Argentina’s economy was brought to a standstill by a 24-hour strike called by the General Confederation of Workers (CGT) to oppose austerity measures on 25th June.
Unions have been averse to the President Mauricio Macri’s $50 billion stand-by loan with the International Monetary Fund (IMF).
Known as ‘The Land of Silver,’ Argentina is the 8th largest country in the world with an expansive coastline with a diverse landscape varying from Andean glaciers to the Pampas grasslands. The largest land border is shared with Chile to the West.
The area now known as Argentina was relatively sparsely populated until Spanish colonisation in the 16th century. The country gained independence in 1810 and the first stable nationwide government was founded in 1862. Argentina soon implemented new agricultural technologies, organizational strategies, and foreign investments to help grow its economy, and from 1880 to 1930, it was one of the world's ten wealthiest nations.
The interwar years and the opening of the Panama Canal led to a disruption of trade and investment within the country. The 1930s Great Depression severely affected Argentina’s agricultural output and resulted in a series of coups that ended in the 1980s. Argentina adopted a free-market approach in the 1990s.
Argentina's economy is based on an abundance of natural resources, a highly literate population, and an export-oriented agricultural sector. Although Argentina is an industrialised country, its exports continue to be dominated by agricultural products. Current economic practices are directly derived from the Peronist populist ideology which upholds the juxtaposition of labour unions with industrialisation. Argentina saw a reversal in growth trends that the country has been unable to reel from. This has popularly been studied as the “Argentine Paradox.”
The Macri administration has sought to improve export competitiveness and encourage foreign investment since being voted to power in 2015. The government implemented reforms to open up the Argentine economy including a unified, floating exchange rate, adjustment of tariffs and subsidies, reduction of export taxes, and deregulation of the economy to make the country more attractive to foreign investment.
In 2016, the World Bank downgraded Argentina from a high-income to upper-middle-income economy. As of 2017, the economy was growing at 2.5%, and public debt was approximately 54% of GDP. The Peso has fallen 25% against the dollar since the beginning of 2018. Argentina appealed to the International Monetary Fund (IMF) for an emergency credit package of $30 billion in May.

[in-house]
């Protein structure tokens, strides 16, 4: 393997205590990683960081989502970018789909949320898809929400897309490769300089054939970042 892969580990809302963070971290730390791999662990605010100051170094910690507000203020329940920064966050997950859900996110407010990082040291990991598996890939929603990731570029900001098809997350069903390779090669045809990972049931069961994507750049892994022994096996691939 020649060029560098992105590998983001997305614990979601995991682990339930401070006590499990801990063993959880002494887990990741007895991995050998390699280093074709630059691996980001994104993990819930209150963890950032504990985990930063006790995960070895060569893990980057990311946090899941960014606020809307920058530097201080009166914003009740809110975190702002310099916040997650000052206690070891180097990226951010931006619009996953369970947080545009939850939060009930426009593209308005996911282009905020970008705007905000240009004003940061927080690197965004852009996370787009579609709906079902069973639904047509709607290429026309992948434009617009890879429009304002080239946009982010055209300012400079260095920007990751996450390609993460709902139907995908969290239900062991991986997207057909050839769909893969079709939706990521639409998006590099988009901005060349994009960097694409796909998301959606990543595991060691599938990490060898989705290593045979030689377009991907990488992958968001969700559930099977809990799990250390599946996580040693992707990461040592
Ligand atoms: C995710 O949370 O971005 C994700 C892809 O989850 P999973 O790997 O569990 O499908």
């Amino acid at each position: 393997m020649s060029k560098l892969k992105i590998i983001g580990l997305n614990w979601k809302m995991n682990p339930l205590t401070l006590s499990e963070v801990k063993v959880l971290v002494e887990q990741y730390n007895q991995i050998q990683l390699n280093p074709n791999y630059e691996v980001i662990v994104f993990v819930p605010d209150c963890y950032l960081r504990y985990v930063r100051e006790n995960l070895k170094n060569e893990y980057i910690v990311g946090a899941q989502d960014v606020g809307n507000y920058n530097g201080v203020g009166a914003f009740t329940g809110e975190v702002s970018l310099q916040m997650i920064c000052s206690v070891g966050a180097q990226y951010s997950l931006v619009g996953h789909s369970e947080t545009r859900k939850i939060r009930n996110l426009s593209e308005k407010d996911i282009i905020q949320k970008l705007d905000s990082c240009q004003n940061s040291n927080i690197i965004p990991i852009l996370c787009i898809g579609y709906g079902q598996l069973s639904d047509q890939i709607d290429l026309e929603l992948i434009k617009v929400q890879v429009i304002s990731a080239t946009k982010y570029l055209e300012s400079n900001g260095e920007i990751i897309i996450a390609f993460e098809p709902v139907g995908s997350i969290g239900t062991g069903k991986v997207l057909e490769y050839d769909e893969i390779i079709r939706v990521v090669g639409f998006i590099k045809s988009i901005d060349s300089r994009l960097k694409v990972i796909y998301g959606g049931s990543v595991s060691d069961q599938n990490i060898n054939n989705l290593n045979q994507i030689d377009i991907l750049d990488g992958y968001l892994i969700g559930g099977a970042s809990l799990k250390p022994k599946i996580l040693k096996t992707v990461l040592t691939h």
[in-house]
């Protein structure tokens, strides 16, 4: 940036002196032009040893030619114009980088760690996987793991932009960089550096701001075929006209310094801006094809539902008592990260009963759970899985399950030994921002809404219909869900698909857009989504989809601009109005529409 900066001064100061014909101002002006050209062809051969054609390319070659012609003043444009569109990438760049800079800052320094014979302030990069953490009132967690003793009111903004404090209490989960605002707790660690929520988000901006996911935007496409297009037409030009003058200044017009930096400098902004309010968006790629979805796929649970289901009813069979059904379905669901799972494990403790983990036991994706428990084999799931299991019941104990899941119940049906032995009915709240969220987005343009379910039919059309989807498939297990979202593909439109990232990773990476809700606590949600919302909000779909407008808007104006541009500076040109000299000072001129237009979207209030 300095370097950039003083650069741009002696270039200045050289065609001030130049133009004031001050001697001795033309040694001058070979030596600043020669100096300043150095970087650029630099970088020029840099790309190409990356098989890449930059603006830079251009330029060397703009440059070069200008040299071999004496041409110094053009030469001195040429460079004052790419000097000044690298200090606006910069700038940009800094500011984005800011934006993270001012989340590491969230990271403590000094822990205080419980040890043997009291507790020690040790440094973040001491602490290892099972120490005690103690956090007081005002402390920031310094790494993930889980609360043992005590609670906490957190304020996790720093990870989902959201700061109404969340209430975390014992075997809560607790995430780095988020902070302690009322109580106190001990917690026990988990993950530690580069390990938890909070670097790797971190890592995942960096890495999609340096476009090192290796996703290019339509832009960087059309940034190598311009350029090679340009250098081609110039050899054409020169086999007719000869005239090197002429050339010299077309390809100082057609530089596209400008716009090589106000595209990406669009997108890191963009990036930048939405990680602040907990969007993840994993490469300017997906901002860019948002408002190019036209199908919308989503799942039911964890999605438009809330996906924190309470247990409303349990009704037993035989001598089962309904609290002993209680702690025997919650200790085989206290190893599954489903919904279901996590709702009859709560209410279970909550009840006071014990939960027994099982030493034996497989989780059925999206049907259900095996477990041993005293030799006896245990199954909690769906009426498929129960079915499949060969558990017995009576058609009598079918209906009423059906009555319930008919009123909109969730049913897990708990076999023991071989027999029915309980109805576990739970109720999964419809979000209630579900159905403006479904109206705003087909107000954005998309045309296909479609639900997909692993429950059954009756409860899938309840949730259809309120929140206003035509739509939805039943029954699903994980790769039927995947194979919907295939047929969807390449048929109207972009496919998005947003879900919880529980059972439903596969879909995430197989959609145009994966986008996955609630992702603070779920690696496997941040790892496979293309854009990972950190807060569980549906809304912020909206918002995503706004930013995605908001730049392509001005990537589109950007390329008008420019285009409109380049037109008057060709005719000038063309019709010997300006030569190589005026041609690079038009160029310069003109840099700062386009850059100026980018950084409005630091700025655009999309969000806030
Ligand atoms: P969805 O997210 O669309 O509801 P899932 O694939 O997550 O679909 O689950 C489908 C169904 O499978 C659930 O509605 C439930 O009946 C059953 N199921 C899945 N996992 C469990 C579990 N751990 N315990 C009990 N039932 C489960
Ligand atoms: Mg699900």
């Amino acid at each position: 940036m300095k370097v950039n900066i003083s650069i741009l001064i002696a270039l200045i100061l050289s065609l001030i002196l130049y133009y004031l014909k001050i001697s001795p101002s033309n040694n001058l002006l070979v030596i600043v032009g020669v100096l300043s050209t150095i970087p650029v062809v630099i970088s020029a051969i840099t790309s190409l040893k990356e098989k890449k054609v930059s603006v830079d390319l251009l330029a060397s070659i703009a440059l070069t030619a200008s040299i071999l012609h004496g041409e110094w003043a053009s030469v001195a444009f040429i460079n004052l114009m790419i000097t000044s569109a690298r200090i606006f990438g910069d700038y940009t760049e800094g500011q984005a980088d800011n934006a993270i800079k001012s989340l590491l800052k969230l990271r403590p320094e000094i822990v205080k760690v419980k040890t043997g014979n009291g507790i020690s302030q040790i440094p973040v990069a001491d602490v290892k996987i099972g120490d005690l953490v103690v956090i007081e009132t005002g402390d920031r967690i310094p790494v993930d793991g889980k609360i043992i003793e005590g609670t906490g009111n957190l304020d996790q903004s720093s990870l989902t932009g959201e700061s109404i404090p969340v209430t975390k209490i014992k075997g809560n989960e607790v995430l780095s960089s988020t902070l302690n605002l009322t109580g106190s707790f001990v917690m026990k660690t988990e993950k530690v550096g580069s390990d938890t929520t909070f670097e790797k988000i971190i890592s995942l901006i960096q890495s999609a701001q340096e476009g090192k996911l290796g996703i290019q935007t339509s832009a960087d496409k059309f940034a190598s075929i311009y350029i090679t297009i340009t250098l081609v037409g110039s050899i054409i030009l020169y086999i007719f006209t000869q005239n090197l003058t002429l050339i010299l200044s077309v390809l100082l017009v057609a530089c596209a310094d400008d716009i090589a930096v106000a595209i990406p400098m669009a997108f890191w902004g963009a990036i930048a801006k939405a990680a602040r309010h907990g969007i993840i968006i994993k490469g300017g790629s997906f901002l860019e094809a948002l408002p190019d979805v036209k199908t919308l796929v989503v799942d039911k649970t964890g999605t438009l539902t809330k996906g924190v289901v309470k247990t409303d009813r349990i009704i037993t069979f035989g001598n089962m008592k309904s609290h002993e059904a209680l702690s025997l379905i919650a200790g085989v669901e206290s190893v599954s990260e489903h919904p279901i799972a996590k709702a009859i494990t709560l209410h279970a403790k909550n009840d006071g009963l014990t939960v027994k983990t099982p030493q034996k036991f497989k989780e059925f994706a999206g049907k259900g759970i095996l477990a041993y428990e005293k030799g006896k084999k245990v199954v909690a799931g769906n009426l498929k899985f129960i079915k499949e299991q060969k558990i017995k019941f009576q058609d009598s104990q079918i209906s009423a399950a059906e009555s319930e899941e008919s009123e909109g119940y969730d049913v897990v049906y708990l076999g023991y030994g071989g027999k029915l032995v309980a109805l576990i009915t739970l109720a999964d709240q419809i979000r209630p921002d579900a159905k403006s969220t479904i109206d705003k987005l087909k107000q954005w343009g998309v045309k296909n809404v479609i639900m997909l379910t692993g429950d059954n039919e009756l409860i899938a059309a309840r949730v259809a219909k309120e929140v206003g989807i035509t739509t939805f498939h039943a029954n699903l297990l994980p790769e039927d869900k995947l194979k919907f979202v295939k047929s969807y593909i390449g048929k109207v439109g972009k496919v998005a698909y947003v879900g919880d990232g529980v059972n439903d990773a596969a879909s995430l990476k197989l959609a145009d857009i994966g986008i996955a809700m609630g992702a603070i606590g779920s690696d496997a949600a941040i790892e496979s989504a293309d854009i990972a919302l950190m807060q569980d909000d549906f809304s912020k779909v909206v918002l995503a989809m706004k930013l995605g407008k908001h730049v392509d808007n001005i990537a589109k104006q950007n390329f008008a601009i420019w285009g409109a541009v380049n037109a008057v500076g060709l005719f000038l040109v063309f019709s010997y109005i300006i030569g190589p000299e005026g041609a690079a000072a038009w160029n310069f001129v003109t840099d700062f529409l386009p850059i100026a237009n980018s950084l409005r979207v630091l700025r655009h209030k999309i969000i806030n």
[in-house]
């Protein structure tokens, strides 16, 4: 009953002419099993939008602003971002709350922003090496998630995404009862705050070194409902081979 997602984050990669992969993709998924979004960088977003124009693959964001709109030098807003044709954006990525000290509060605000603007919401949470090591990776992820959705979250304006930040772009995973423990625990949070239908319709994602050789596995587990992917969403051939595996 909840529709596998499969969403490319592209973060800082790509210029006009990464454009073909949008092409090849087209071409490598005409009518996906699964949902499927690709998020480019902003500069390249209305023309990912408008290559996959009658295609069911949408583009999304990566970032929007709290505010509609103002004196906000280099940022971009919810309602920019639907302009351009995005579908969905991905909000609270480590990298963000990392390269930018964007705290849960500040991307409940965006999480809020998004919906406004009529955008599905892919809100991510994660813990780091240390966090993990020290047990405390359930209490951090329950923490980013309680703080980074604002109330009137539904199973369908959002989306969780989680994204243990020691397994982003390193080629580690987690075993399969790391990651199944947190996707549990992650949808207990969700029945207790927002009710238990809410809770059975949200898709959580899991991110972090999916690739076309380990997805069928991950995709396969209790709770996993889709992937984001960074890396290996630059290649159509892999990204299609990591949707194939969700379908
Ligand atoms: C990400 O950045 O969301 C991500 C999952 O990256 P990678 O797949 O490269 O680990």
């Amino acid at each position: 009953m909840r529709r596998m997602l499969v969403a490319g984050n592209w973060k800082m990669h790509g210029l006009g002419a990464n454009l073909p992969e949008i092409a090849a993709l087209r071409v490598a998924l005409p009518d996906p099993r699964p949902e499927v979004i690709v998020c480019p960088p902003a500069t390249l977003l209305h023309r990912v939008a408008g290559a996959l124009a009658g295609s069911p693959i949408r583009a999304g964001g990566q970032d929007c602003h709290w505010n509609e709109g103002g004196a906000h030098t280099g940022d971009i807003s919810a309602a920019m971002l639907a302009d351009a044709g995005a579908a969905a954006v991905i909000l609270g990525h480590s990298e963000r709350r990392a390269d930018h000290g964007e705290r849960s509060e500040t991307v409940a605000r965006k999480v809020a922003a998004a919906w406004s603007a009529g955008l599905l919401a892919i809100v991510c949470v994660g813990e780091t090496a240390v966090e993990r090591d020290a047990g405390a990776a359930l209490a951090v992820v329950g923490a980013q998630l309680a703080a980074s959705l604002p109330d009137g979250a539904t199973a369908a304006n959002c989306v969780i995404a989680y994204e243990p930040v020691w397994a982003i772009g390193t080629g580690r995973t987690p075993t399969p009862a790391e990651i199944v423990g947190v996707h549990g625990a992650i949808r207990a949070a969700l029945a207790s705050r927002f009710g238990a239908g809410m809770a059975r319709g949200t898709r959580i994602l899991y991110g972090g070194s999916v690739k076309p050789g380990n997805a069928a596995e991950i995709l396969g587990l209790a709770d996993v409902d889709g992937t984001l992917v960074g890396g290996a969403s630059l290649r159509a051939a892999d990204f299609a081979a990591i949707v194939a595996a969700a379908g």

After the coup d'état of 1943, the General Confederation of Workers (CGT) leaders embraced the pro-working class policies of the Labour Minister, Col. Juan Perón. The number of unionized workers grew to 2.5 million during the Perón years where welfare schemes and projects were supported by the CGT. It is now Argentina’s largest labour union and a staunch critic of Macri’s administration. The strike is the third CGT-organized protest since April 2017 and by far the one with the most popular support.
The strike, called two weeks ago by the CGT bureaucracy, was supposedly meant to “send a message” of working class opposition to austerity policies by the Macri administration, in the context of accelerating consumer price inflation that is driving many Argentine workers into poverty. The unions are offering a new round of negotiations with Macri over wages and labor reforms.
President Macri reached an agreement with the International Monetary Fund’s (IMF) Christine Lagarde granting Argentina a $15 billion installment on a $50 billion rescue package on 7th June. Lagarde praised Macri for moving swiftly, in the context of international financial volatility, to counter the capital flight that had weakened the Argentine peso and exacerbated the nation’s ongoing debt crisis. The agreement with the IMF received a strong endorsement from US Treasury Secretary Steven Mnuchin.
Many Argentines blame IMF-imposed austerity policies for aggravating a 2001-2002 economic crisis that plunged millions into poverty. While Macri’s government claims that social welfare programs will remain untouched, unions argue that rising imports and utility prices have already done harm to the working class. Macri, a free-market businessman, scrapped many subsidies his predecessors had granted on a variety of services, most notably electricity, gas, and water.
In an interview with local Tandil newspaper, El Eco, Macri said that the strikes "do not make sense because there has not been a government in decades that cares so much about employment, about workers, about generating new opportunities and strengthening the existing businesses we have in order to create new ones.”
Workers across industries including public transport, ports, education, and banking participated. Nearly 600 flights were cancelled, affecting at least 71,000 passengers, according to the transport ministry. The strike also hit food sales, petrol stations, schools, banks and ports. Roadblocks hampered traffic in the capital, Buenos Aires.
Our assessment is that, as stated previously, IMF’s rescue package for Argentina with a standby agreement over $50bn has clearly brought a life line back to the economy. We believe that the bond market will rally as the country has sufficient capacity to service its debts. Austerity measures ought to be divided between all income groups so that the Argentinian laity doesn’t have to bear the immense burden. We feel that President Macri and the union leaders may reach a consensus if negotiations take place between them.